Sydney FC coach Frank Farina is hoping his side’s big derby win gives his team the momentum they need to get through their tough run to the finals.
It was a momentous win on a huge stage, one that Sydney FC coach Frank Farina hopes propels his charges through their tough run to the A-League finals.
The Sky Blues beat fierce rivals Western Sydney 3-1 in front of over 40,000 people at Allianz Stadium on Saturday to win the heated derby for the first time in 18 months.
The victory however, has been overshadowed by claims from Sydney midfielder Ali Abbas he was culturally and religiously abused during the match.
The club is set to investigate these claims in the coming days but Farina is solely focused on preparing his charges for their final matches of the season.
Saturday was the first time Sydney had won a match this season after going behind, as they piled on three unanswered goals in the action-packed second half to seal victory.
The win lifted the Sky Blues to fourth on the table and couldn’t have come at a better time with only five games remaining ahead of the finals.
Sydney next host top-placed Brisbane, followed by away clashes to a red-hot Adelaide and an always dangerous Melbourne Victory in what will be season-defining encounters.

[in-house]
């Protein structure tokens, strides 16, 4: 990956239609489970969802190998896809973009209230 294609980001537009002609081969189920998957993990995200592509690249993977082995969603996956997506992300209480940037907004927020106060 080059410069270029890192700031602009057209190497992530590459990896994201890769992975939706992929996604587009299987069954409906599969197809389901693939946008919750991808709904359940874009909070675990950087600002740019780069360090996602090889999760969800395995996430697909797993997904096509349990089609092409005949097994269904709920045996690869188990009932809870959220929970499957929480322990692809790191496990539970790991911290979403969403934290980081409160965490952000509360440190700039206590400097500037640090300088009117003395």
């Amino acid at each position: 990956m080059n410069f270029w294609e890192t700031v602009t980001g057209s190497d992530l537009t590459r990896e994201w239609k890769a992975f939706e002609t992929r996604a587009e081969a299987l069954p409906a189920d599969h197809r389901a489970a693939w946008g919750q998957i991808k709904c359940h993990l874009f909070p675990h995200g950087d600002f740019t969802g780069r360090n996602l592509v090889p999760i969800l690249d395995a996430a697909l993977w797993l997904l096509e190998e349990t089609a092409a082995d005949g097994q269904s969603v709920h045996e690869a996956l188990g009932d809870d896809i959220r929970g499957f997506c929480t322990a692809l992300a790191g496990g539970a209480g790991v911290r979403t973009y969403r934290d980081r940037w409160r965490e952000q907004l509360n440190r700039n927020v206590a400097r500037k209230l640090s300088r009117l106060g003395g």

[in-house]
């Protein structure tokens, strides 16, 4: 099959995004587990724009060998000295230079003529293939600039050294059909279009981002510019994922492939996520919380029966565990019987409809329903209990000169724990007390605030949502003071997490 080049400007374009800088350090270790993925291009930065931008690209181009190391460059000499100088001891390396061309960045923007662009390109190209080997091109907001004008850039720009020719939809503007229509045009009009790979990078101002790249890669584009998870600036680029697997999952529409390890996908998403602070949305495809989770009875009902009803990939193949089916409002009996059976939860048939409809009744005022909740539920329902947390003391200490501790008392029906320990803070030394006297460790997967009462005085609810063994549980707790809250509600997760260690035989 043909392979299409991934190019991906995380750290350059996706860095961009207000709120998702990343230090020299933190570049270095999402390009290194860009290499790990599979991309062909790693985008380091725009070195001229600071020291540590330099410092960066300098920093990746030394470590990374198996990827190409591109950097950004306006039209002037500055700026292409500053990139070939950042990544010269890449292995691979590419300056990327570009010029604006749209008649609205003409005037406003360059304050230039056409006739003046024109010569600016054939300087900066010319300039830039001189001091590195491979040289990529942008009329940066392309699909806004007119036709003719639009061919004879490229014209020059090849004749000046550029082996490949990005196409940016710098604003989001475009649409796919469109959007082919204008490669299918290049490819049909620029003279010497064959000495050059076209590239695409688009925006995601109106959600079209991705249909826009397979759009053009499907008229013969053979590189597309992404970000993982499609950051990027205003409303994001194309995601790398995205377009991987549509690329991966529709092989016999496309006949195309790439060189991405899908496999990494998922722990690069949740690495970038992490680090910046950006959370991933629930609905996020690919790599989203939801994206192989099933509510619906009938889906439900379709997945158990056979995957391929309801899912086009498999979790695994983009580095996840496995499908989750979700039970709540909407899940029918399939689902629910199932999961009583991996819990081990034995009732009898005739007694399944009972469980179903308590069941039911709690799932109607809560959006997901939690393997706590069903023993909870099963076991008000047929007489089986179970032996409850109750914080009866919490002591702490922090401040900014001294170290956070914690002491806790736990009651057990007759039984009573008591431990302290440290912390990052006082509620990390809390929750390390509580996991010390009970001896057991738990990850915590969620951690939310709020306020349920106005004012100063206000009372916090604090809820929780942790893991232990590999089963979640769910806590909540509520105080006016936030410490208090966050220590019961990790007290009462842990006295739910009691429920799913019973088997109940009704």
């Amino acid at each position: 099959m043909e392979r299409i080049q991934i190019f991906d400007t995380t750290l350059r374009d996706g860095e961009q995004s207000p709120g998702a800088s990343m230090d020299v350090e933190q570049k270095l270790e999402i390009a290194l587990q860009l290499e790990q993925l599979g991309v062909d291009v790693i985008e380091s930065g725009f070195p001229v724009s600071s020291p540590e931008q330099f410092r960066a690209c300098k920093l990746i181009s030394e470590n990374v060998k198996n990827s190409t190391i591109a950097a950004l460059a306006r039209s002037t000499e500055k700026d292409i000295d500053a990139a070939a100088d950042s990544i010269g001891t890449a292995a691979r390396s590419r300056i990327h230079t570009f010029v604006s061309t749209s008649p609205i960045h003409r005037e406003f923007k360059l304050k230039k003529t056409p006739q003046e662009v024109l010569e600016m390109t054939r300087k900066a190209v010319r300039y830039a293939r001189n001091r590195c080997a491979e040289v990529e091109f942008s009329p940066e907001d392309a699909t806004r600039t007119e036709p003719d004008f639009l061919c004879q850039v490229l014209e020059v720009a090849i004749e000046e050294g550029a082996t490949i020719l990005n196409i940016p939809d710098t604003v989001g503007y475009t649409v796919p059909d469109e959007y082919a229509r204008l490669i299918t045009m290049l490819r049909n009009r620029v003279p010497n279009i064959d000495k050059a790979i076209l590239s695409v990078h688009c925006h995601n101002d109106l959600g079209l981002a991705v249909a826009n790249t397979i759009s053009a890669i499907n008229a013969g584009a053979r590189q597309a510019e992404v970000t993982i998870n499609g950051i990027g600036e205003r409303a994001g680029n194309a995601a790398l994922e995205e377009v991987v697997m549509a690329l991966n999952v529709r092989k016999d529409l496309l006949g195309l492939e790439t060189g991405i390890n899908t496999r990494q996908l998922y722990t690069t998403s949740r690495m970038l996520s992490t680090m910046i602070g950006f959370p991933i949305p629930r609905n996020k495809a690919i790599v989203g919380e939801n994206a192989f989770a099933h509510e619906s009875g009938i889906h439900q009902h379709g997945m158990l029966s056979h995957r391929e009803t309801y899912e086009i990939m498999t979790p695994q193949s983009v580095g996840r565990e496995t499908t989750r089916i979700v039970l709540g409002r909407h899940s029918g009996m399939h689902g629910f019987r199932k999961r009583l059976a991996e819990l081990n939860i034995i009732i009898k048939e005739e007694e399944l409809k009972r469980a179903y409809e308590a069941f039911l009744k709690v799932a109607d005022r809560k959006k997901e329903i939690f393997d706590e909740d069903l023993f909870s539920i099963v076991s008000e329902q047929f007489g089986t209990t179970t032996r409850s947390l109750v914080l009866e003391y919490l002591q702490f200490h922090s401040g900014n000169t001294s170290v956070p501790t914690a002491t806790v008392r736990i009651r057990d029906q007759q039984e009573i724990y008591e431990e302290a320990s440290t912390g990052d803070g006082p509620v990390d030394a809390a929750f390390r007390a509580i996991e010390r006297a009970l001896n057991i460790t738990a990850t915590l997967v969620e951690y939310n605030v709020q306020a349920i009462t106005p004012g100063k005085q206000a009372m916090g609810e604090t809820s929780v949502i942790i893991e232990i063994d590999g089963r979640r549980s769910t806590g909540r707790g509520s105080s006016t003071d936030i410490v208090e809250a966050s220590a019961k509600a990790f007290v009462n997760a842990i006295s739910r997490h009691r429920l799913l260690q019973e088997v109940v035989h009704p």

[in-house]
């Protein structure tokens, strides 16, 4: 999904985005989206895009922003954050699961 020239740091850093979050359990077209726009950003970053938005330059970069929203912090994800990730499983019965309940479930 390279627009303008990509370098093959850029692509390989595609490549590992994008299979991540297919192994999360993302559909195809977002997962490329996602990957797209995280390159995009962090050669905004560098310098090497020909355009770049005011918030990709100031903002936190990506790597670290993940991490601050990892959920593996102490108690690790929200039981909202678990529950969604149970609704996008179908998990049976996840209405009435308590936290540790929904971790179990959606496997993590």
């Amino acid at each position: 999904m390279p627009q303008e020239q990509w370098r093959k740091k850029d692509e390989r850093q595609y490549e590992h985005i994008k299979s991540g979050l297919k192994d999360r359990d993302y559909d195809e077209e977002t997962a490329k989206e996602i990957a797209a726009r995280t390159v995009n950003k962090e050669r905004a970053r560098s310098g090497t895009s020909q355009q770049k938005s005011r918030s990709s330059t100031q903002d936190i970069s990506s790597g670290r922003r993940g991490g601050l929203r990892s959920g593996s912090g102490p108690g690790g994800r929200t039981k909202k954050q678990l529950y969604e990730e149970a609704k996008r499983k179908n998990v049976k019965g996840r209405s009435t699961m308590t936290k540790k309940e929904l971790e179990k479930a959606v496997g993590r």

Asked if he thought the derby win would give his side the momentum they need to get through these difficult matches Farina said: “I hate answering that one because every time I do it seems to backfire.
“I’d like to think so. Wins always give you that confidence and especially winning the derby.
“We’re not the only ones, everyone’s got a difficult run home.
“We’re playing teams in the six and every week that six can change. So the more points you bank the better.
“I keep saying to the players there’s not magic wand, there’s no secret formula it’s a matter of working hard.”
Despite the inconsistent campaign Sydney have had so far they now sit just one win away from second place.
Frustrated fans were left calling for Farina’s head just weeks ago and the embattled mentor doesn’t expect the club’s current position will alleviate any pressure on him.
“Everyone keeps talking about Sydney and, fortunately or unfortunately, I’m the coach of Sydney at the moment,” he said.
“We’re the biggest target in the league because we’re one of the biggest clubs and we seem to cop the most.
“But I can guarantee you one thing myself, the CEO, the chairman, the club and the players – we’re tough.
“You can throw as much crap at us as you like but we’ll just keep fighting.”